October 31, 2006

My Antarctica

On Saturday evening I went to The Hinsdale, one of two annual parties held at Architecture Hall, this one in honor of the “largest urinals west of the Mississippi” – the Hinsdale in the men’s restroom. Thought I’ve spent the better part of two and a half years in Arch Hall now, I’ve never attended one of the parties. Saturday was part of my ongoing campaign to be more social, to fit in. However, it now leaves me questioning the wisdom of that campaign.
I did not enjoy myself at the Hinsdale, though I tried. I arrived early, the traditional curse of the socially awkward. I was in costume, a generic ‘warrior woman,’ though not recognizable as any particular character. I smiled, I made eye contact, I said hello, and I spent the entire evening mentally begging someone to notice and talk to me. The one person who did was one of the girls from a year below me who at the time I did not recognize. She is one of those boisterous persons who tend to make me uncomfortable by their very act of never seeming uncomfortable themselves. Despite that, I was and still am grateful to her attention, fleeting though it was in the chaotic jumble of the party.
The capstone of the evening, when I finally decided this was not where I belonged, even after the fun of the toilet paper forest and the costume contest, was the young man passed out in the back hall on a vomit covered floor. I knew him, though he was not in my year. The professor with the duty of baby sitter had just come around the corner with a very concerned look, heading the opposite way, so I knew he was aware of the young man. The girls he had come with showed up very quickly with the returning professor, paper towels, and water and they took good care of him. I hurried on by, up to my studio to get my coat, feeling scared for him and upset for myself. I stopped on the way back to make sure they could get him home, but only lingered a few moments. I was glad to be gone from there, out in the fresh cold air where I could breath again (despite my tightly laced bustier) where it was blessedly quiet.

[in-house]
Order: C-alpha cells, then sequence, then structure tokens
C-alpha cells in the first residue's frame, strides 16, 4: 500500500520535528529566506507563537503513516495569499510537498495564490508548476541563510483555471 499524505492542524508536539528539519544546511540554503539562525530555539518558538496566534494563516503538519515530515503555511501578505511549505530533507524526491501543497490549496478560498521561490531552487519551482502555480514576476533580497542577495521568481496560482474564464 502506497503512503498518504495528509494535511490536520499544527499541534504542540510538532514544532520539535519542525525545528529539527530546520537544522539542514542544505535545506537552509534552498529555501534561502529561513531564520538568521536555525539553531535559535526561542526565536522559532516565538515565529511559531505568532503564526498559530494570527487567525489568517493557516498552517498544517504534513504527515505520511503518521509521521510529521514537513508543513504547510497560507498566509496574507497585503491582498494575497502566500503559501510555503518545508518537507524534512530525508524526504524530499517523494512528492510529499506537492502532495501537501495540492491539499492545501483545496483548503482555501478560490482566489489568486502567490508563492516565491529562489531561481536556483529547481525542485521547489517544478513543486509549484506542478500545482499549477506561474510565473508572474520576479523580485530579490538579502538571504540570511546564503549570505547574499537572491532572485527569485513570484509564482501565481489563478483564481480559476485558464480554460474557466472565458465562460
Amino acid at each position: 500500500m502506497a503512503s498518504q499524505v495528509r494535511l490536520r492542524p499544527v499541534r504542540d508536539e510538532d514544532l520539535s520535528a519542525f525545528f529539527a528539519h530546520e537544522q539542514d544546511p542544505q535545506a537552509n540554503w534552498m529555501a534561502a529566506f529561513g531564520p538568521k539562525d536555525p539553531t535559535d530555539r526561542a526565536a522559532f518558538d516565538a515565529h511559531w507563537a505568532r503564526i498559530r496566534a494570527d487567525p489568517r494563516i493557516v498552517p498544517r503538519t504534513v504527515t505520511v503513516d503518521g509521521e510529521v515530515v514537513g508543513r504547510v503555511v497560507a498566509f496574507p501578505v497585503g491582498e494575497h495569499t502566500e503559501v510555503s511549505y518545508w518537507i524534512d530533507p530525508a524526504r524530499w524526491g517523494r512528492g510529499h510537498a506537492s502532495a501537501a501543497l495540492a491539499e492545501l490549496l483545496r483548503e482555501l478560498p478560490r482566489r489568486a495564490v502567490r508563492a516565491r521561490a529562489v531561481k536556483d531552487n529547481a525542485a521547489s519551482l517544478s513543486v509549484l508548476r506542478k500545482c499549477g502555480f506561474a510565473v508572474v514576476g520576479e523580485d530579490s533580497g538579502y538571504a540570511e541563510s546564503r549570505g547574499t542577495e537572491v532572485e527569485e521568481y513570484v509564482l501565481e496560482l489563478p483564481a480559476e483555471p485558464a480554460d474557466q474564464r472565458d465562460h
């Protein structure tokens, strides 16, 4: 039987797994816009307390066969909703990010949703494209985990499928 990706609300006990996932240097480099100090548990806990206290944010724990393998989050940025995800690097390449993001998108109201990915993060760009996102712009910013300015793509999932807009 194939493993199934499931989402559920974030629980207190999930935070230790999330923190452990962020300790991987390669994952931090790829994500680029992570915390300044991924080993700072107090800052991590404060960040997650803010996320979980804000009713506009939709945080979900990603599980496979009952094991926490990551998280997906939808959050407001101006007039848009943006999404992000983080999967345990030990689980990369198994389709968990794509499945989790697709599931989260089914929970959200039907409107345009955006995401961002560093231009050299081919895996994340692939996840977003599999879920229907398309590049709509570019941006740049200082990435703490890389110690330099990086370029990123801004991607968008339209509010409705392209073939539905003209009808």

I think part of understanding my ongoing quest to be social must also be not only understand, but to accept myself. I need to be social on my own terms and in situations I find comfortable. When I am uncomfortable, nothing good will come of it no matter how many people I surround myself with. I must have compassion for myself in this and understand that I am not like other people and that is okay.
I have spent many years of my life ‘pretending’ to be something I was not: outgoing, caring, and positive. I have pretended so well that I have become outgoing, caring, and positive despite starting out reclusive, apathetic, and cynical. A person raised in Florida can eventually become used to Alaska, to such a degree that they don’t even notice the change.
I have found my own personal Antarctica, and no amount of acclimatization is going to help be comfortable there.

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